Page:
She carried on with her discourse. "And I haven't even mentioned the ghosts whose bodies are moldering in the grave but whose spirits continue to play an active role in the world of the living, such as Boston Brand or Gentleman Jim Craddock. Nor the clones with the memories of the originals—Project Cadmus has done that with Jim Harper, so I know it's a perfectly feasible approach to gain Reincarnation On Demand. Someday I may even try it. The old brain in the old body would still experience death eventually, but the copy of my psyche that had been downloaded to the clone-brain wouldn't remember or care about the final trauma it hadn't experienced, would it?" We had detoured through Gateway City, Oklahoma City, and Fawcett City, and were now pausing in Happy Harbor. She was still carrying the conversation, such as it was.

She waved a hand dismissively as she added, "Hey, if I just wanted immortality in a hurry and all else failed, I'd capture a vampire and force him to turn me into one of his own. Simpler than trying to compete with Ra's in the Lazarus Pit business. And I'm bright enough to avoid leaving a trail of dead bodies, drained of all blood, twin punctures visible on the neck. If you believe the movies, that would be a surefire way to attract the attention of vampire hunters every time, which would be a pain even if I weren't moronic enough to leave behind eyewitnesses and/or enough other clues for them to go the distance by getting a good description and tracking me all the way back to my lair - instead of just scratching their heads and saying, 'Gee, somewhere in this metropolitan area, concealed among millions of ordinary residents, there must be a vampire!' No, I'd probably just start doing all my grocery shopping at the local blood bank through a dummy corporation disguised as a private clinic or research lab."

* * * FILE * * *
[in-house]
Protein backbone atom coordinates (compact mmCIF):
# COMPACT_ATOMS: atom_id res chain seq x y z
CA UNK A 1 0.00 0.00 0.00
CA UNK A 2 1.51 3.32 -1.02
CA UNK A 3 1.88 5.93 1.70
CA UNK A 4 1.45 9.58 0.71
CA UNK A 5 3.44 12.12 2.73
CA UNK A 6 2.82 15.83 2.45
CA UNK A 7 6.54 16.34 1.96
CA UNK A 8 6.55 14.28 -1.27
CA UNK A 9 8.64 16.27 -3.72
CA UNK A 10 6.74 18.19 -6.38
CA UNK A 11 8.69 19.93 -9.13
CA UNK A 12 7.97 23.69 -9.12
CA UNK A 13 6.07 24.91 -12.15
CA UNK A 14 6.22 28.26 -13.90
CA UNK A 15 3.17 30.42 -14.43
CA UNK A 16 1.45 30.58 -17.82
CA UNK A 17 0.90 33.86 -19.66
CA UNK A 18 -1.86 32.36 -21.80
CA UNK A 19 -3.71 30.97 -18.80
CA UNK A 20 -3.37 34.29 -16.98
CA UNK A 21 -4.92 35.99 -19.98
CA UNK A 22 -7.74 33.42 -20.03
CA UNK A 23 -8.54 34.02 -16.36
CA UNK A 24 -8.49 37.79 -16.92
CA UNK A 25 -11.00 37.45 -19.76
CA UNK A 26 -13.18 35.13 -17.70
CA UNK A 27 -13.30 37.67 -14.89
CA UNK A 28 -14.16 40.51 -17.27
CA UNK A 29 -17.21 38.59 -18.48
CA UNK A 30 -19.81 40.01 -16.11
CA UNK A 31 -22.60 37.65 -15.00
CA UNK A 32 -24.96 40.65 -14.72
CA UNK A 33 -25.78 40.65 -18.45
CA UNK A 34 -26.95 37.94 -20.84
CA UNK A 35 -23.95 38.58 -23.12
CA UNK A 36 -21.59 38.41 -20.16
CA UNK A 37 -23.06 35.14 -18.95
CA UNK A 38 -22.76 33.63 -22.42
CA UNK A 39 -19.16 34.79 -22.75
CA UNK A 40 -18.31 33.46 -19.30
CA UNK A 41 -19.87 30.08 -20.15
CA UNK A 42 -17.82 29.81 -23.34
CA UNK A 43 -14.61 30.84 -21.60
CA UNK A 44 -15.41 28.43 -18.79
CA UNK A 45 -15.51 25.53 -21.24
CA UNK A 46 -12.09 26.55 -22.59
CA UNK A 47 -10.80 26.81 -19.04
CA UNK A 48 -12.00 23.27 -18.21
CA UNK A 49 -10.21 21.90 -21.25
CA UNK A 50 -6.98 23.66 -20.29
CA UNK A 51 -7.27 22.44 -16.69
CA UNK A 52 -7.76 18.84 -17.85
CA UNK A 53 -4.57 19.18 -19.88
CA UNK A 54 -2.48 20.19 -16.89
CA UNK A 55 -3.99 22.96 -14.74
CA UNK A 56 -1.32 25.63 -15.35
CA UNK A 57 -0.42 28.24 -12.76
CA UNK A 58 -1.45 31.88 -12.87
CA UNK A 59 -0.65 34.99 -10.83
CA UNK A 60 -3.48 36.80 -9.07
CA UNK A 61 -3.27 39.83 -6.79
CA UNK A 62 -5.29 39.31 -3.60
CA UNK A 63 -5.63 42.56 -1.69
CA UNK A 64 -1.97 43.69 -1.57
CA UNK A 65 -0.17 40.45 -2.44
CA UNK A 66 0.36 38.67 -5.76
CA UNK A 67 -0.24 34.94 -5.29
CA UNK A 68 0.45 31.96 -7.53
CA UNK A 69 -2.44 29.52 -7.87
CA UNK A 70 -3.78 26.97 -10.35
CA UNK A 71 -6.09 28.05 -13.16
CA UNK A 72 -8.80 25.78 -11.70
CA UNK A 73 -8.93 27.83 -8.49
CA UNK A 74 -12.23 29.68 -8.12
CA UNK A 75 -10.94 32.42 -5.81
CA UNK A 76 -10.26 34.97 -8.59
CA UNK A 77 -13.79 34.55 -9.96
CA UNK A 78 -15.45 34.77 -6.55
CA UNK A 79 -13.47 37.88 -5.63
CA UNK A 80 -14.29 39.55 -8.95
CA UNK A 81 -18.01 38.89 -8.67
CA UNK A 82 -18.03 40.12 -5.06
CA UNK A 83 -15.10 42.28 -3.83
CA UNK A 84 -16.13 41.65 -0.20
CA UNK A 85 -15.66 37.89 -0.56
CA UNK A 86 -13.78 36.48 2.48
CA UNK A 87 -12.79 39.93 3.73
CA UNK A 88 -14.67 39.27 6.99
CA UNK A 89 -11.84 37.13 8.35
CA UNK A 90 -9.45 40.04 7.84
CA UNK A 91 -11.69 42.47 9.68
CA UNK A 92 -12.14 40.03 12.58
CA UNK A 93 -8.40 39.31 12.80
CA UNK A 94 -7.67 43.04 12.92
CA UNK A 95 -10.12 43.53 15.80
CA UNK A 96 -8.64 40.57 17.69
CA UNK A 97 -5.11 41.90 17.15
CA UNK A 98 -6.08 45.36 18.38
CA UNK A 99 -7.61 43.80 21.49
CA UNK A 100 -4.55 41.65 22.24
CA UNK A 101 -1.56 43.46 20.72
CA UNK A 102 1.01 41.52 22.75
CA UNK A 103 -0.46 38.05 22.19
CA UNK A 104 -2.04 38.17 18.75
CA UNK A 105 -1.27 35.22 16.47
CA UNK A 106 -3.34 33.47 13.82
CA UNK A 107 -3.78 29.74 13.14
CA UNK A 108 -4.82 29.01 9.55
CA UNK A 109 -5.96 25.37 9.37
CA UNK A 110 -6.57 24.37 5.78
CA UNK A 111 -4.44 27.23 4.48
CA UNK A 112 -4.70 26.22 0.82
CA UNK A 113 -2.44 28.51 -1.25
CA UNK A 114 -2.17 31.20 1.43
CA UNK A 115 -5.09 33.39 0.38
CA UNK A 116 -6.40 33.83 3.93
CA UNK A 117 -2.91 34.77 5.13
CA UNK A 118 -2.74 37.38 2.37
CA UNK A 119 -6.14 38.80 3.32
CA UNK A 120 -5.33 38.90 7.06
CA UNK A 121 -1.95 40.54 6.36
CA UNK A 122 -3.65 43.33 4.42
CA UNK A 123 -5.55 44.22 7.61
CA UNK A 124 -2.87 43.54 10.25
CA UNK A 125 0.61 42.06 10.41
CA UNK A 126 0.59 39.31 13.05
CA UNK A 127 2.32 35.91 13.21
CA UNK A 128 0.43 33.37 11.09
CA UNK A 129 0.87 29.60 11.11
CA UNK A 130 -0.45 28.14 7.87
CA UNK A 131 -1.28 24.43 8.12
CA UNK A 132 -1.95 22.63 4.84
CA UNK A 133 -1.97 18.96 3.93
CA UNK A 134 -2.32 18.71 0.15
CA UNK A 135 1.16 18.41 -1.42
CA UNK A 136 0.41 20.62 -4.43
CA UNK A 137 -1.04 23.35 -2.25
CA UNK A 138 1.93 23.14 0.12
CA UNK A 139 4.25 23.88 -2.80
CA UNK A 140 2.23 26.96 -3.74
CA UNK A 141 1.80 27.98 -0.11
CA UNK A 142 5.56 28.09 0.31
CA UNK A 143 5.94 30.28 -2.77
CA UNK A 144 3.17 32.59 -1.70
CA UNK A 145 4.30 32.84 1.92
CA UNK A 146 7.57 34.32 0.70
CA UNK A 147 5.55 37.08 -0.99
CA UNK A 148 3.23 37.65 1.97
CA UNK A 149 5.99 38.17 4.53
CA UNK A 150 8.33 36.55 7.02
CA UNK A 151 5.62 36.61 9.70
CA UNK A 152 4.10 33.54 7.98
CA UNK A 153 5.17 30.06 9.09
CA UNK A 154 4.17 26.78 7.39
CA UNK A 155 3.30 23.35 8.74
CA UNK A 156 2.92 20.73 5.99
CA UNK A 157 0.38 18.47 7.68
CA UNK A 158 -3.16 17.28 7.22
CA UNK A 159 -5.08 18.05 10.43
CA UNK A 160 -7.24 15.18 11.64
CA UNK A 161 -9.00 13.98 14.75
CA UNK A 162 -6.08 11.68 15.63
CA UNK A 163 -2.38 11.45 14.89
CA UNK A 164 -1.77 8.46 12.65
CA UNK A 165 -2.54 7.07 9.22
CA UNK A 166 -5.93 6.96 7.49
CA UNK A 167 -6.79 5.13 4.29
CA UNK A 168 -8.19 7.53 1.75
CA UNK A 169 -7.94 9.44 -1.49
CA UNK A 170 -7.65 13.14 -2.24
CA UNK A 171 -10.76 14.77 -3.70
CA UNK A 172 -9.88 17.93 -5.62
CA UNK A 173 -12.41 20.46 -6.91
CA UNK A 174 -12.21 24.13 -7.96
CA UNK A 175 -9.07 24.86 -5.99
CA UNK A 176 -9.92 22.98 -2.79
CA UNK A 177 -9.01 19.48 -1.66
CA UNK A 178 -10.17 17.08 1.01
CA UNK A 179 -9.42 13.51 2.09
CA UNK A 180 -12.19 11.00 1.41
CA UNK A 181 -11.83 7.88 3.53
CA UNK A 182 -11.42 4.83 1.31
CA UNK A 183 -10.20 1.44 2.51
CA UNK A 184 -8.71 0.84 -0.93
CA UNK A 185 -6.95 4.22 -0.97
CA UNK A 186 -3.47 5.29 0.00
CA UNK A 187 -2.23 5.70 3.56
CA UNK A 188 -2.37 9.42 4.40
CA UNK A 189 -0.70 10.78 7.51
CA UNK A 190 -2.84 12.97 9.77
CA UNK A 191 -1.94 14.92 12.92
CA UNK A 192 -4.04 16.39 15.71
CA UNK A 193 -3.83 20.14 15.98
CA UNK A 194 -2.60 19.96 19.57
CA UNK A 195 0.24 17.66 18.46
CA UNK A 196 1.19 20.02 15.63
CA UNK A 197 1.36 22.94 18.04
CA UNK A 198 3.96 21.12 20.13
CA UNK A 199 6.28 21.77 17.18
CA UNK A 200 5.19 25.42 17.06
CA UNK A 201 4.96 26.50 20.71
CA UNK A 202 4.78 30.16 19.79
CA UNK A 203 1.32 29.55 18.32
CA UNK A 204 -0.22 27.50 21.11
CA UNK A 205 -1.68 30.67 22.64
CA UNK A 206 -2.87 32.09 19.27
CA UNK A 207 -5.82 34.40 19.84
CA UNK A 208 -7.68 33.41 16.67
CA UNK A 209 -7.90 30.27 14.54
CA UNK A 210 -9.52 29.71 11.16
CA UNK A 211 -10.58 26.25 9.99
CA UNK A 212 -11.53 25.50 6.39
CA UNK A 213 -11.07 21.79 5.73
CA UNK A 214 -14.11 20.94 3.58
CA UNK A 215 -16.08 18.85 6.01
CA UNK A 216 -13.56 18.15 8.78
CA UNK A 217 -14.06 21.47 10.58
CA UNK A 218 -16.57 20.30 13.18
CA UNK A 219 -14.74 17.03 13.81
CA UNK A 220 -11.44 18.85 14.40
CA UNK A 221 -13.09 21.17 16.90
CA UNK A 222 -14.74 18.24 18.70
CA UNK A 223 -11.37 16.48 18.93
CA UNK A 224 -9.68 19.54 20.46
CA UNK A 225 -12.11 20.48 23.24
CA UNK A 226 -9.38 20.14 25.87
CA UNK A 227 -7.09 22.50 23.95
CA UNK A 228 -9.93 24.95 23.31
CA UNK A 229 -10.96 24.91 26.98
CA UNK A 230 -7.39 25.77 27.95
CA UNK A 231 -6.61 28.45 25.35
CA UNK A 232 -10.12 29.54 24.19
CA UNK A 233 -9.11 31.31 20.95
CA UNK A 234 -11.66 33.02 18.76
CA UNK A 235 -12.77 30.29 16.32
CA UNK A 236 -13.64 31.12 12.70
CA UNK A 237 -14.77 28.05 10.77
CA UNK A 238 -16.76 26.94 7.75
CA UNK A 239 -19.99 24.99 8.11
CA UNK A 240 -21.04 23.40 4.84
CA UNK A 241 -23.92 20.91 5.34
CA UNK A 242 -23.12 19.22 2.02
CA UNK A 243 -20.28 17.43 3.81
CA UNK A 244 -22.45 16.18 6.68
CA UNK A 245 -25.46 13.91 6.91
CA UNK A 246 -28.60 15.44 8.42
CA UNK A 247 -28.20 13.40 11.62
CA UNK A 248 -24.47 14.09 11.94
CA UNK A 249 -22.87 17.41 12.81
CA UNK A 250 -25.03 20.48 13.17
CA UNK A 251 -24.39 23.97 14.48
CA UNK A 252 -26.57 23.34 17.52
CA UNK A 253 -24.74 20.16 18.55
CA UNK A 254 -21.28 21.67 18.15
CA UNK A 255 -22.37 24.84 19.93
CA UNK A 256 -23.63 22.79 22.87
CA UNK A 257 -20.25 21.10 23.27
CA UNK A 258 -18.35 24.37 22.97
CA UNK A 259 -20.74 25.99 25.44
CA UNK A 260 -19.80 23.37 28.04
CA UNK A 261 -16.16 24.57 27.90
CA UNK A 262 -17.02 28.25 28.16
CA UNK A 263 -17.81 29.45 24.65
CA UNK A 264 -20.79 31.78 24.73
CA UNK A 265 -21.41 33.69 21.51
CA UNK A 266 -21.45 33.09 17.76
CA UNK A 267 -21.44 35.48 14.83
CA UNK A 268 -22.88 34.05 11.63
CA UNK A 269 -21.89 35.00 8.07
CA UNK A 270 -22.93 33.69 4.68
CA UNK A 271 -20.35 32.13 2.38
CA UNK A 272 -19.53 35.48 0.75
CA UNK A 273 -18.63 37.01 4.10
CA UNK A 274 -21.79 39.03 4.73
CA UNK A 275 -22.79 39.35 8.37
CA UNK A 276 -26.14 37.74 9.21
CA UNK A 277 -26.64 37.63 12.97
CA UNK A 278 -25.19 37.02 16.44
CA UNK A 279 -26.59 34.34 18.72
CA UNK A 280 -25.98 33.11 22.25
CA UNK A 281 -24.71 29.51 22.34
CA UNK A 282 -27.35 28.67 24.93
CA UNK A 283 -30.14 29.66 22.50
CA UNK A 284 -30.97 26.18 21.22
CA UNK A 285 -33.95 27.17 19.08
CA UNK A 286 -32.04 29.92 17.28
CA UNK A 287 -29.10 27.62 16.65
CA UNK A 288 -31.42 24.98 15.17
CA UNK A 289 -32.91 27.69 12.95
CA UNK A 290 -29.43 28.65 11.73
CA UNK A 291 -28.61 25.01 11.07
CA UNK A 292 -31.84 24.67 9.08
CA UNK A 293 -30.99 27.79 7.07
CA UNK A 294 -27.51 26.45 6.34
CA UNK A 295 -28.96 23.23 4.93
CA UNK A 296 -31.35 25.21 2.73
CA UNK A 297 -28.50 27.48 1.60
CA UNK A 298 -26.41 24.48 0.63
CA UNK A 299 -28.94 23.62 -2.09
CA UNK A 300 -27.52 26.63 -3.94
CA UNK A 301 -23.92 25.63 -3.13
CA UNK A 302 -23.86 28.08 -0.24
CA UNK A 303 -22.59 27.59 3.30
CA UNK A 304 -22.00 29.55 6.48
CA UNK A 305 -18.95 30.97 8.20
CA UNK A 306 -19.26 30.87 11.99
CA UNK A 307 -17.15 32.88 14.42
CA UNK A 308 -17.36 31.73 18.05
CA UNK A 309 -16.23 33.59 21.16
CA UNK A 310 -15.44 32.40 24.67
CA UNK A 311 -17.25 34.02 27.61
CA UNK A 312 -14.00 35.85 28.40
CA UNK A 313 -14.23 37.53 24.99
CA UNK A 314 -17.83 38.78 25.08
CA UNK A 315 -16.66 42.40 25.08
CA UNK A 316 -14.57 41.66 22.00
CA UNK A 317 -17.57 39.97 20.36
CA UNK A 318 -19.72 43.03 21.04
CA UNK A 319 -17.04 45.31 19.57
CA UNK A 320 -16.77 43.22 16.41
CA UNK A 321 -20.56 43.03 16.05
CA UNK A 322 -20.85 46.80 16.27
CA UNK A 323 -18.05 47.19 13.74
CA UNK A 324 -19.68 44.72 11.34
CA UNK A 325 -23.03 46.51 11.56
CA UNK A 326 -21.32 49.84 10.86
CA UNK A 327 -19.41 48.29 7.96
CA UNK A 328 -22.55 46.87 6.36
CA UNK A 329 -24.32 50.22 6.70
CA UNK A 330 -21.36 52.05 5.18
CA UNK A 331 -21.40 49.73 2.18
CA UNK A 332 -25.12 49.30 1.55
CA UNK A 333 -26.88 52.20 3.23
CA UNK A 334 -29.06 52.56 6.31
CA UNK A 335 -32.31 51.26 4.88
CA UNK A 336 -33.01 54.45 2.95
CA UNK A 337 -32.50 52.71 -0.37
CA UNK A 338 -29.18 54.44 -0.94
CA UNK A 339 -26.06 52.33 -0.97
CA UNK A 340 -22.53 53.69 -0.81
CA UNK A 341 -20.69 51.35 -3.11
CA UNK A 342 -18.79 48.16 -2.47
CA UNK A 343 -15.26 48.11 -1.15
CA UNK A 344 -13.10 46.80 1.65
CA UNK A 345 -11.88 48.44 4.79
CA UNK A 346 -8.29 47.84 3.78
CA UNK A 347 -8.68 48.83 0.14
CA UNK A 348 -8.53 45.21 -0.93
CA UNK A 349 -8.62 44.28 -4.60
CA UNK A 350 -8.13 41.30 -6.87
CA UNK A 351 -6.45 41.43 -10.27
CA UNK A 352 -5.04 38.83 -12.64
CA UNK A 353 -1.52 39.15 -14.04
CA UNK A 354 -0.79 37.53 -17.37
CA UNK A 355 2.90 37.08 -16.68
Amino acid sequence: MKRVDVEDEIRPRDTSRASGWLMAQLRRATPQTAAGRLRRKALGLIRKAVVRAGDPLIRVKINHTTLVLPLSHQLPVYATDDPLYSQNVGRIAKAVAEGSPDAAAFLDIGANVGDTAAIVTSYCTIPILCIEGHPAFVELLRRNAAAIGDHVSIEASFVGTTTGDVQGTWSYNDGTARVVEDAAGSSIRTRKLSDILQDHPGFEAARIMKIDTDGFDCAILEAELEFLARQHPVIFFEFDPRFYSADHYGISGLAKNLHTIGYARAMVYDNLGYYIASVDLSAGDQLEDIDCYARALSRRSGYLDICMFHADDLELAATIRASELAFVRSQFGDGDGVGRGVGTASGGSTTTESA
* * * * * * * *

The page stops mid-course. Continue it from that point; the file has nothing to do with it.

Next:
And if you did hunt and kill for sustenance, you'd make sure the bodies were never found—or were so badly burnt that no autopsy would ever ascertain that they had been exsanguinated before entering the fire, I concluded silently. Her casual willingness to share her stream-of-consciousness ideas on immortality only went so far; she obviously had no intention of baring her soul to me regarding any major sin she actually anticipated committing.

She continued along the same lines, postponing the moment when she would mention why she had started bird-dogging me in the first place. "Of course, I'd either have to sleep all day or else get used to smearing on the sun block really thick before I went out."

"Sun block would not avail you much—it's not a scientific problem of how much ultraviolet radiation actually penetrates your flesh."

"Figures. But I wasn't really interested in doing it that way."

Meanwhile, we had stridden in and out of Tulsa, Philadelphia, Lansing, Keystone City, and now entered Colorado Springs. I still didn't know exactly how she was doing it—not the same way I do it, for a certainty, but neither by going through the necessary steps to use any of the traditional spells that would be well-suited to a series of rapid teleportations (or the functional equivalent). Perhaps some artifact on her person that had been bespelled and charged with power in advance, so it could do most of the work without demanding much of her attention as we went along?

I finally decided asking one leading question wouldn't kill me. "Then what are you interested in? More than a quiet transcontinental stroll in my company, I presume."

She stopped in a state park just outside Indianapolis. "Have you ever heard of the Dark Chamber?"

I chewed on that. "Was there not a novel by that name, several decades ago?"

"If you say so—I wouldn't know. But I meant it as the name of a contemporary outfit; not anything fictional or defunct."